KKK becoming increasingly popular in the US

ADL Civil Rights Director: The major trend credited with re-energizing the Klan is the debate over immigration in America.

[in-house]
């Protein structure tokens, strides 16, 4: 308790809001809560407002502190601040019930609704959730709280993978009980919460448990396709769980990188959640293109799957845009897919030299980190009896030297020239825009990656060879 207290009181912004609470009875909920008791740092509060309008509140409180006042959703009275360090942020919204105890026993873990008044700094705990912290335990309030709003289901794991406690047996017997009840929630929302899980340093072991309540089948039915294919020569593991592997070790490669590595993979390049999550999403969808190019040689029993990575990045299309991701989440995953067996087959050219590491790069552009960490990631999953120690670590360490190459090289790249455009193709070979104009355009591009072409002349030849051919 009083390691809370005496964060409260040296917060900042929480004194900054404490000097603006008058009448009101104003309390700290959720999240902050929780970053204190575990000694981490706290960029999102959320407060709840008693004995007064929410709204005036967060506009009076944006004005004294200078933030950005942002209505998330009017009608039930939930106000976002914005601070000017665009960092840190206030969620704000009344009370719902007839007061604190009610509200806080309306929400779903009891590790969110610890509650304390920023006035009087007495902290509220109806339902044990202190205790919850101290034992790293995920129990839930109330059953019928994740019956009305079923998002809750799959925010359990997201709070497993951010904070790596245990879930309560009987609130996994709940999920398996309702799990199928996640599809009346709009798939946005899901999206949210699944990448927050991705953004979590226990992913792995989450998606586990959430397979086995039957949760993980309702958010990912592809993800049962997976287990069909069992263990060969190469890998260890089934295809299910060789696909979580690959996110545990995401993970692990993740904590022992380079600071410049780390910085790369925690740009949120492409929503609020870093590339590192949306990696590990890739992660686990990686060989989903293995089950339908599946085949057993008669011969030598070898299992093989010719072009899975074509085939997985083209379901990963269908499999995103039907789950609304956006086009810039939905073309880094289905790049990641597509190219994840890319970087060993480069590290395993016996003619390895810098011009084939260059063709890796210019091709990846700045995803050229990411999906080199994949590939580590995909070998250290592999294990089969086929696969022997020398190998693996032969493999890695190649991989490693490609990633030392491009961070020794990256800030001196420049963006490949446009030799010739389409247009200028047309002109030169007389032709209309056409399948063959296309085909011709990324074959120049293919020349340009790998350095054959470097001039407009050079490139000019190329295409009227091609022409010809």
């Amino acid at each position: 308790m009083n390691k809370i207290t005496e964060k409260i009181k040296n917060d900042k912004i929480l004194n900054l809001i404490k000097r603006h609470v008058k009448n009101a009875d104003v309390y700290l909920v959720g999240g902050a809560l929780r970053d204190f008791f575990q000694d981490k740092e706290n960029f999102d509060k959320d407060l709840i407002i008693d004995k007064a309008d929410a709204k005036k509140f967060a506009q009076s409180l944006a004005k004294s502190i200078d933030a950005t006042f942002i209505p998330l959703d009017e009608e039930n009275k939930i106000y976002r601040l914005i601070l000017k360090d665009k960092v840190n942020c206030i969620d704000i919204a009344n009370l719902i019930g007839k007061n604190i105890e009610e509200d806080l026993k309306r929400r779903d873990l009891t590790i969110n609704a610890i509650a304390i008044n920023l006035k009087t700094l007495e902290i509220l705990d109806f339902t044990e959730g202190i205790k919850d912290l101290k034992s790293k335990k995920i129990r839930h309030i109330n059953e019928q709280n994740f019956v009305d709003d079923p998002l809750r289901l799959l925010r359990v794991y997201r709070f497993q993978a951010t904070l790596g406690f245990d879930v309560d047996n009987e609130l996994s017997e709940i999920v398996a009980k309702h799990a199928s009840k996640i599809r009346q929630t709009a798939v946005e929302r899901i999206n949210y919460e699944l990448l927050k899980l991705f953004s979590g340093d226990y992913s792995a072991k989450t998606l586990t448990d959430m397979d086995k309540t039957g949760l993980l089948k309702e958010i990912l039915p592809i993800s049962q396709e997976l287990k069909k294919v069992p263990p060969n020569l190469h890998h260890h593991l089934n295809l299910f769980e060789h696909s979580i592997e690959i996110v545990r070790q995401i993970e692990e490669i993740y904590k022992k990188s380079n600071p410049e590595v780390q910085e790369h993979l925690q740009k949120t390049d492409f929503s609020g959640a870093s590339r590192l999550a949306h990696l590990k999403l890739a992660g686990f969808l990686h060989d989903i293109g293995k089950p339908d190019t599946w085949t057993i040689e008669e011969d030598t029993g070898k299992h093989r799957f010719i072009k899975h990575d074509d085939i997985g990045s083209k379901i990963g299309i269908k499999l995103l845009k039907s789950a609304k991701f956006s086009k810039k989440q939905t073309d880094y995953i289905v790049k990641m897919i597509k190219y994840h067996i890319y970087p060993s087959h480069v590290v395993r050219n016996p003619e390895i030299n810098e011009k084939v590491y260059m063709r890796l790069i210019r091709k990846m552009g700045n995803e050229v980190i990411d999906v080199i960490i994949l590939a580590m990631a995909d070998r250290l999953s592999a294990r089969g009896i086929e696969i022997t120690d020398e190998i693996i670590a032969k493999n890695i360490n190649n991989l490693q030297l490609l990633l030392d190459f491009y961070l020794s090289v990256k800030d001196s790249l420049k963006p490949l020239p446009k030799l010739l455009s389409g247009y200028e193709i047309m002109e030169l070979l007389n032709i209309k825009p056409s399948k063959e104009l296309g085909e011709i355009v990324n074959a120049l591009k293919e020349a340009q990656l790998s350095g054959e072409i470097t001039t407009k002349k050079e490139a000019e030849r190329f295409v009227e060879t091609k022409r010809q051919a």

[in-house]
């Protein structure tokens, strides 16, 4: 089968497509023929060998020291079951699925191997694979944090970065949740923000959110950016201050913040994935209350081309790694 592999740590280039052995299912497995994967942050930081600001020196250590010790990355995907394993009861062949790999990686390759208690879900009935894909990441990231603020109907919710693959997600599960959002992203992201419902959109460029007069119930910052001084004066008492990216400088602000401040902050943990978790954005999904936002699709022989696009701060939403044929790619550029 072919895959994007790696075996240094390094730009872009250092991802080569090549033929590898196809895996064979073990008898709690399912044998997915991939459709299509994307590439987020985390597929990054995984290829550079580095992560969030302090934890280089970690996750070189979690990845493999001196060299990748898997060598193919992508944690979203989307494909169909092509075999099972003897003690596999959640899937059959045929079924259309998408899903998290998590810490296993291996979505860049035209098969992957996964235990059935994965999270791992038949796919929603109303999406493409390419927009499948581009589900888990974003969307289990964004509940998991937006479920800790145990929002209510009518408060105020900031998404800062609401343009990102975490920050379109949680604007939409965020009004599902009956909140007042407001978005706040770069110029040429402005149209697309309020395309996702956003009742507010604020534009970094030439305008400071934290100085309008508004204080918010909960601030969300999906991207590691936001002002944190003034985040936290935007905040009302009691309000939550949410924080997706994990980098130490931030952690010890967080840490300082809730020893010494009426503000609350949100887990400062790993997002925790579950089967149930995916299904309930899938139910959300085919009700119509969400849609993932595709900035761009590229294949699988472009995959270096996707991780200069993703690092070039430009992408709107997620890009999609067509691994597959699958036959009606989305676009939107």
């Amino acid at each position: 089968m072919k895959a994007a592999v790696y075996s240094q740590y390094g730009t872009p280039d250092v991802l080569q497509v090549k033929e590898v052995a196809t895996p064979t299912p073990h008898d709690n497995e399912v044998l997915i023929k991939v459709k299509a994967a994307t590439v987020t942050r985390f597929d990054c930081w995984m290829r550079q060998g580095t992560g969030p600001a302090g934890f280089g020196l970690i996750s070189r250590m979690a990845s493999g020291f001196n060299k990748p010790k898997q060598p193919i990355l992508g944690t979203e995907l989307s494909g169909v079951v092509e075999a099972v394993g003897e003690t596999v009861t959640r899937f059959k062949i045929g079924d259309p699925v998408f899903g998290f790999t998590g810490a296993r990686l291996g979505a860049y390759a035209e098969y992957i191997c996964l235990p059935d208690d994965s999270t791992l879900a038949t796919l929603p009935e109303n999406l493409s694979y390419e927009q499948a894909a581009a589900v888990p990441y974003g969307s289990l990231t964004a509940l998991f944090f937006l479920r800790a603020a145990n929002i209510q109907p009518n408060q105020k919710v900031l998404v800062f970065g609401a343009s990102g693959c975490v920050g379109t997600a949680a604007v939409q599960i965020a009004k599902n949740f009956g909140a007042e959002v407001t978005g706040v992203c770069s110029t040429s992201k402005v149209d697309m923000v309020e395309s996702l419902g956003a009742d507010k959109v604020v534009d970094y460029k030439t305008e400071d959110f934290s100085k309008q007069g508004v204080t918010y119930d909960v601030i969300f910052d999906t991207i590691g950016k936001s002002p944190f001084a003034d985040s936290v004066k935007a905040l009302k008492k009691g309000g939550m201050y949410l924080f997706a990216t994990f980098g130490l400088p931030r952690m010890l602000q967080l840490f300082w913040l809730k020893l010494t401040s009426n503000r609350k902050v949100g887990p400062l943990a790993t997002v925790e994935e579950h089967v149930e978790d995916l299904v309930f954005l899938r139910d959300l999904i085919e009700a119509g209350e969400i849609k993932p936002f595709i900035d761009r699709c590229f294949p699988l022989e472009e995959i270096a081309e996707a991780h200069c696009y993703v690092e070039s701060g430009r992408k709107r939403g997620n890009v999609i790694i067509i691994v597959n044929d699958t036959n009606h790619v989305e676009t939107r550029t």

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The Ku Klux Klan has experienced a worrying resurgence in popularity in the United States due to the "hot-button issues including immigration, gay marriage and urban crime" the Anti-Defamation League has said. The ADL, which monitors the activities of the KKK as well as other racist groups and relays their findings to law enforcement and policymakers, views the recent increase in Klan activity in the US as troublesome, since the Klan has been relatively under the radar in recent years. "If any one single issue or trend can be credited with reenergizing the Klan, it is the debate over immigration in America," said ADL Civil Rights Director Deborah M. Lauter. "Klan groups have witnessed a surprising and troubling resurgence by exploiting fears of an immigration explosion, and the debate over immigration has in turn helped to fuel an increase in Klan activity, with new groups sprouting in parts of the country that have not seen much activity." The KKK has exploited Americans's fear of Muslim and Arab immigrants, as well as the growing anti-immigrant feeling in the South stemming from the overwhelming influx of illegal Mexican workers, said ADL Israel office director Arieh O'Sullivan. New hate groups have emerged, and have manifested themselves by holding anti-immigration rallies and recruitment drives. These groups have also been active in distributing racist literature with a new emphasis on the immigration issue and Hispanics, and have effectively communicated with their supporters and publicized events through KKK- sponsored sites on the Internet, he said. According to the ADL, the KKK believes that "America is drowning in a tide of non-white immigration, controlled and orchestrated by Jews, and is vigorously trying to bring this message to Americans concerned or fearful about immigration." While certain Klan "strongholds" such as Alabama, Arkansas, Mississippi and Tennessee have rapidly expanded in size, the emergence of new activity in Maryland, New Jersey and Pennsylvania has created racial issues inside of communities that had until now been untroubled by such activity. The KKK has also been cooperating with neo-Nazi groups based in the National Socialist Movement. "Although some Klansmen may still hold cross-burnings dressed in robes and hoods, today's young Klansmen are more likely to look virtually indistinguishable from racist skinheads or neo-Nazis," Lauter added. "Today's Klansmen may be as likely to gather at white power music concerts or socialize at so-called 'unity rallies' with other white supremacists as to participate in ritualistic cross burnings in the rural wilderness." The ADL has noted that Klan groups have become "Nazified" over recent years, with members choosing to engross themselves in the neo-Nazi subculture. Between 2000 and 2005, hate groups mushroomed 33 percent and Klan chapters by 63%, according to Mark Potok, director of the Southern Poverty Law Center, which tracks hate crimes. Precise data is difficult to pinpoint, but Potok's group counts as many as 150 Klan chapters with up to 8,000 members nationwide. More than 800 hate groups exist around the country, Southern Poverty research shows. The FBI's Uniform Crime Reporting Program, which monitors hate crimes throughout the US, has substantiated the ADL's claim based on their findings of an increase of hate crimes since 2004. According to the FBI study released in October 2006, 54% of hate crime violence is racially-motivated, while 17% was motivated by religious bias and 13% was due to national origin.